Day 21 - I spoke too soon

27 February 2013

It's day 21 – I wrote yesterday about how great it was and all too soon the car lost it's wheels!

The wind dropped completely and then went on holiday and 30 hours later we still have zero wind. The sun has sucked all the energy out of me and pulling the boat along has been like driving a car through deep sand. It's not that the boat is slow, but the fact I've used up all my strength to keep moving over the last 30 hours. I've just clocked over 60 miles for the last 24 hours and it has been the hardest work out and I've got to do it all over again....because Mr Wind isn't coming back until around tomorrow sometime. I've been drinking gallons and the greatest thing I did, thanks to a tip from Karen Rowntree years ago, was to bring a bottle of Elderflower cordial and my oh my! What a delicious treat to have on such a hot windless day. If you were to draw the scene here, you need four colours, silver for my boat, dark blue for the sea, light blue for sky and yellow for the sun. There isn't anything else to put in the birds, clouds, wave crest, nothing. I have not even seen a living soul or any sign of life since I left La Gomera, excepting that one yacht. Not one ship, fact the nearest living people to me are 140 miles above me in the International Space Station! It's lonely, it's hot, it's a blue desert and I am spent.

After a nice sweaty lay down in my cabin (34*C) I'm sure all will be ok and I'll get back to repeating what I have just done over the last 24 hours! Shouting at the wind " who gave you permission to leave?", drinking loads of water, chewing on sweets, listening to the same old music and knocking off 5 miles distance on the oars each time before a break, right through the night with no sleep. It sounds tough, but it's the only way I'll move forward. I can take a good rest when the wind comes back and the boat moves along by itself....hopefully tomorrow.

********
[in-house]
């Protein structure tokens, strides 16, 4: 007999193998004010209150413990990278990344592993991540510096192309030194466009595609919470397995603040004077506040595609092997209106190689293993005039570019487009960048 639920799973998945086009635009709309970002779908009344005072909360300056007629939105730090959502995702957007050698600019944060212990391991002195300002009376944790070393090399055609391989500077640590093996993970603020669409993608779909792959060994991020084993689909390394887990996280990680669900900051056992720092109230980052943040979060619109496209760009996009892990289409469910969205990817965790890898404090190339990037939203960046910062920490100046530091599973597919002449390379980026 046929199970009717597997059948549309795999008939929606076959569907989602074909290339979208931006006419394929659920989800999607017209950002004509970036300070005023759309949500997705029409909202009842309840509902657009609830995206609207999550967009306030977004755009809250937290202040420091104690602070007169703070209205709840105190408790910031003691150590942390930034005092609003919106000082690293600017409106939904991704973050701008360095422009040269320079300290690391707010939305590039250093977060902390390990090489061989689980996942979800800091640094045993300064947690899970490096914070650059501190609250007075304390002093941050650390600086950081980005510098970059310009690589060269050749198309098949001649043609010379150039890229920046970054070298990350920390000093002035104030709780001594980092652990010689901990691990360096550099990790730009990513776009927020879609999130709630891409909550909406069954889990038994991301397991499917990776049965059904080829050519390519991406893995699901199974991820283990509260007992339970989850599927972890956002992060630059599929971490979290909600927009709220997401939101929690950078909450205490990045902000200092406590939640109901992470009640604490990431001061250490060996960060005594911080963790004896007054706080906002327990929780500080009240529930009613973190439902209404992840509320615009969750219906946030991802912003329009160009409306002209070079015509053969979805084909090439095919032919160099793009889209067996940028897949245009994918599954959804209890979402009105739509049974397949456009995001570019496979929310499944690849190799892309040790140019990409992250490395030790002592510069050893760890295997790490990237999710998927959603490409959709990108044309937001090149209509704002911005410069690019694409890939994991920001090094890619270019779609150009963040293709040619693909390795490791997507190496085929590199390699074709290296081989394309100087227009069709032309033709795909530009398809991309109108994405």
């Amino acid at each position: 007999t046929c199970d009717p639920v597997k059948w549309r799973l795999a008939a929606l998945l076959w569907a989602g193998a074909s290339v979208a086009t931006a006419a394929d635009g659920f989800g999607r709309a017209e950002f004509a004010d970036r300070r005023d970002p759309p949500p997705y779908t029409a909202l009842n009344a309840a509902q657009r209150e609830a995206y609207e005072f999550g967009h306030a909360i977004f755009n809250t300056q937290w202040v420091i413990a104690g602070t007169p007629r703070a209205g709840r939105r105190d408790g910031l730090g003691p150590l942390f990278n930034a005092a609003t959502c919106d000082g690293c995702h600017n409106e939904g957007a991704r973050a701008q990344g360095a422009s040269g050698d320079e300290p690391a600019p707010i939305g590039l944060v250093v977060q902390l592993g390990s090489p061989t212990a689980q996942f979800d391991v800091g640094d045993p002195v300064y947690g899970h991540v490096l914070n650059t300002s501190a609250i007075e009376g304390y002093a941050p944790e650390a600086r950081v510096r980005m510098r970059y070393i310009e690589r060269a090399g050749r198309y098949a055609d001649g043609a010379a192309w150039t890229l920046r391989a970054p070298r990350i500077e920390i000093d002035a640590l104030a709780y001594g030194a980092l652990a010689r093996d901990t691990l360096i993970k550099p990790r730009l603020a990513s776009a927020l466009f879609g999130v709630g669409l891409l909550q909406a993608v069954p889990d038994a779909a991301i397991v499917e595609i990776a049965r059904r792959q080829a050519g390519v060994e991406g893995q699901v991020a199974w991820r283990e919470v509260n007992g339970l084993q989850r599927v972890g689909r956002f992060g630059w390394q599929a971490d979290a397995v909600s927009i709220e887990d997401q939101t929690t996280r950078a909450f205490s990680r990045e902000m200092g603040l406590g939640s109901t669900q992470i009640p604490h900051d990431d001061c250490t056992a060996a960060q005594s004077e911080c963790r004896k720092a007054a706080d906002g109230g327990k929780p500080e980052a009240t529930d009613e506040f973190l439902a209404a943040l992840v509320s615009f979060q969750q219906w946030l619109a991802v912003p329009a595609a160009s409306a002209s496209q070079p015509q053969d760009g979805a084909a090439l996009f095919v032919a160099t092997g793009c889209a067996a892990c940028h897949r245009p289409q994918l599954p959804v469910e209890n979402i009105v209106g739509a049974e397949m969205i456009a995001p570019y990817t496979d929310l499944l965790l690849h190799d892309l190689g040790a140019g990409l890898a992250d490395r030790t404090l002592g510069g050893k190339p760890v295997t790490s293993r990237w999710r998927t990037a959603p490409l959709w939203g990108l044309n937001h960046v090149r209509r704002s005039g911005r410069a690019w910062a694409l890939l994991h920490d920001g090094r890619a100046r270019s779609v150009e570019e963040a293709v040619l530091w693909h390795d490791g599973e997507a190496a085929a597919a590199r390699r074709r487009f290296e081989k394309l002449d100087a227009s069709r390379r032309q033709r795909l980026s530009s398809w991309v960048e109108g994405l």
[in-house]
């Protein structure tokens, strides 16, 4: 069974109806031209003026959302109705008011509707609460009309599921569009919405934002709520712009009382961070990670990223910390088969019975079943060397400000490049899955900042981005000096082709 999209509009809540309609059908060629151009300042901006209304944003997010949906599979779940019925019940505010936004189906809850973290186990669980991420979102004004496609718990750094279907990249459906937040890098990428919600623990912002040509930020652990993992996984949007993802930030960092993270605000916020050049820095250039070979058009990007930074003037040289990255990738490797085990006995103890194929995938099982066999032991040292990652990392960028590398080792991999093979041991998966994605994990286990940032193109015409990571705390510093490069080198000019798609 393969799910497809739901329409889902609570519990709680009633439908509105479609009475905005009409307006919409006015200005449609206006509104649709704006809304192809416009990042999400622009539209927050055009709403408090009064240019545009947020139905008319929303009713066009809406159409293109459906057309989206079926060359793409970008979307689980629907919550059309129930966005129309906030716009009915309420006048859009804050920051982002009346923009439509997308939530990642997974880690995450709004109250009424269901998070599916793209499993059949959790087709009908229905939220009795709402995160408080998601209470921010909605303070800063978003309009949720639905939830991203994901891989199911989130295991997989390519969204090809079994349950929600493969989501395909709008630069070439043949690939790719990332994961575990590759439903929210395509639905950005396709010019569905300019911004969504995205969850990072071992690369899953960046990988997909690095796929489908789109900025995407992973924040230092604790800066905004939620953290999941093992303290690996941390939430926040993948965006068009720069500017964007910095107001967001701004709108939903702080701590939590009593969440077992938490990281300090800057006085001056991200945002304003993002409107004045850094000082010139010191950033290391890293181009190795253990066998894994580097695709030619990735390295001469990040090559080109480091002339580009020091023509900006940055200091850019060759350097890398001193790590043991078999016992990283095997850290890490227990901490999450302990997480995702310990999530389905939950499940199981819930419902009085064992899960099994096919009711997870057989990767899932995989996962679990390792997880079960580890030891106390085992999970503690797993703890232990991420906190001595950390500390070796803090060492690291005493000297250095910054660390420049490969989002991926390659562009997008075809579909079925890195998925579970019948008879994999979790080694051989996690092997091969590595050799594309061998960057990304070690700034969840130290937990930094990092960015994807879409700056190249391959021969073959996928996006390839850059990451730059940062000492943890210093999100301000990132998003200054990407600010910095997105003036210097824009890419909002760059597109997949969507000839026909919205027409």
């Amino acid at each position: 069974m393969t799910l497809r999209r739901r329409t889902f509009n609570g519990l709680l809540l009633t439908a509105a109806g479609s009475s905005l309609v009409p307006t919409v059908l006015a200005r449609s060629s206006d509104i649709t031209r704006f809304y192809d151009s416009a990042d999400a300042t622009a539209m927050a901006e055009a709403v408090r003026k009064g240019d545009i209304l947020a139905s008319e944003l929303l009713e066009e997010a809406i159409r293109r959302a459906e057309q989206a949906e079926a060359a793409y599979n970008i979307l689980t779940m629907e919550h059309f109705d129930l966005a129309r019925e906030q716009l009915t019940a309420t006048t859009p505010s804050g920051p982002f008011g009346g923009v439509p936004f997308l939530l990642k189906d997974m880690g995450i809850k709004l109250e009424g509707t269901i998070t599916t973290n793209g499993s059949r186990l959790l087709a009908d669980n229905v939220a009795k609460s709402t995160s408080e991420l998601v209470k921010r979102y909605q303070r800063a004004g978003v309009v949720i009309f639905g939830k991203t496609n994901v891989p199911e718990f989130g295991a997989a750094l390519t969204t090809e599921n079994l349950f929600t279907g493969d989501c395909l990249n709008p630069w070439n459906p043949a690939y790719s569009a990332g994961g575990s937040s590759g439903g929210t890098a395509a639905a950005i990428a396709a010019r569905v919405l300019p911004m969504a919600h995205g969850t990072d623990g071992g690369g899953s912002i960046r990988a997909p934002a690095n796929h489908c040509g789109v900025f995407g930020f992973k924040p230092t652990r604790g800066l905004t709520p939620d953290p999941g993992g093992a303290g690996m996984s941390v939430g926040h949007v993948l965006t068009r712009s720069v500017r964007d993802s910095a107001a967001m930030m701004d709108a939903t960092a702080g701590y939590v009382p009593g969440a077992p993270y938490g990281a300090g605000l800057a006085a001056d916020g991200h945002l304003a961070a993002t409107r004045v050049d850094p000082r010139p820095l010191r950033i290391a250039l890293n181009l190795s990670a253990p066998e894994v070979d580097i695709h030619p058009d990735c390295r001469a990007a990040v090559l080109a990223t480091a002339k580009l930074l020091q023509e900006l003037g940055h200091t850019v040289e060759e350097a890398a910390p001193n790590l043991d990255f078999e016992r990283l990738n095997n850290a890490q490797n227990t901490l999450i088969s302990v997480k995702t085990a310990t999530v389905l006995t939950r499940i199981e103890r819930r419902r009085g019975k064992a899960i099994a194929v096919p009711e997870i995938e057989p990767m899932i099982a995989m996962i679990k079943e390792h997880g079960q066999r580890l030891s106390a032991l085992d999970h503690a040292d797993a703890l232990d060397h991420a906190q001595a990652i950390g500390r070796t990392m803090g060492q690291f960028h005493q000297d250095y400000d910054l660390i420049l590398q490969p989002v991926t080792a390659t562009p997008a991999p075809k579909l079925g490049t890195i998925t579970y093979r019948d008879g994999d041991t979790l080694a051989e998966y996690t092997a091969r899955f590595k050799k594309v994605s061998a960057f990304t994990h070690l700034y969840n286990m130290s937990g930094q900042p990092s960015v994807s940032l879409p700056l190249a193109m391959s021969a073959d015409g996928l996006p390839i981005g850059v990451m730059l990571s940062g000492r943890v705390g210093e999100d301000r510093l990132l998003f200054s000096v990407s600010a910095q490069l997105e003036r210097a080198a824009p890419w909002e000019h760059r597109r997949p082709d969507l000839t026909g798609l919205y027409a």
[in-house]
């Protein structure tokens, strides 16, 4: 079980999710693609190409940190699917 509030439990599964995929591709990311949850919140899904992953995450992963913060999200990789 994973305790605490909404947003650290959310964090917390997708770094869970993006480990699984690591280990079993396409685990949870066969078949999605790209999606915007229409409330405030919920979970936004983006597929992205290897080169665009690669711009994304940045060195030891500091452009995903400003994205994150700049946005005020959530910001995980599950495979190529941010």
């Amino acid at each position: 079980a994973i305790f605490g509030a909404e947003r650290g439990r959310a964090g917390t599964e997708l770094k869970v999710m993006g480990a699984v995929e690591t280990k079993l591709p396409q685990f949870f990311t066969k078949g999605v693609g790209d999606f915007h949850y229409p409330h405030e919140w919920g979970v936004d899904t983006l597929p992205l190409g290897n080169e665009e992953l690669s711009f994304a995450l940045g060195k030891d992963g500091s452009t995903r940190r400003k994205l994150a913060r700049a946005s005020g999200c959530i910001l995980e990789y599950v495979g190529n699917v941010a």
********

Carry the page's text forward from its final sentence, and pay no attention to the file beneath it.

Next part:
I have just over 900 miles to go, so getting close to the last zone and figuring out my final approach to landfall and an ETA. I am not even beginning to think what that might be yet as anything can happen, but I'll make my first prediction in a week. I now have blisters all over my hands which I rub alcohol into and my left buttock is very sore! Why aren't they both sore? My left shin has been battered by my oar, but not the right one! Again, I'm trying to figure this out. I've got a two week beard which is coming off as soon as the wind is back and I managed to have a fresh water wash yesterday. So all in all, everything under control!

I would like to mention Sarah Dottie Weldon who has been very active in getting the story out on the network, all off her own back. Thanks Dottie. Three other people who have been keeping me amused on a daily basis with their messages are Bertie Portal, Tim Rowntree and Sophia Jensen in Antigua. But of course, it's everyone else's messages that are also so important and put fuel and energy into my tank to keep me going. Jack Lewis, there's another daily messanger!

The difference between this and my last row? The first one was an adventure with the most adverse weather conditions in the history of the race I entered which eventually took me 52 days to complete. It had it's highs and lows which are all logged, but I must be honest and say this is the hardest I have ever pushed myself and going against the clock is just as motivating as doing a race with other competitors. Suffice to say, I will not push my body this hard again even though I will continue to do my adventures.

Last but not least, a big thank you to Amy, Bella, Lottie and Angus who have been spreading the word and getting other friends hooked to the story. I love you all.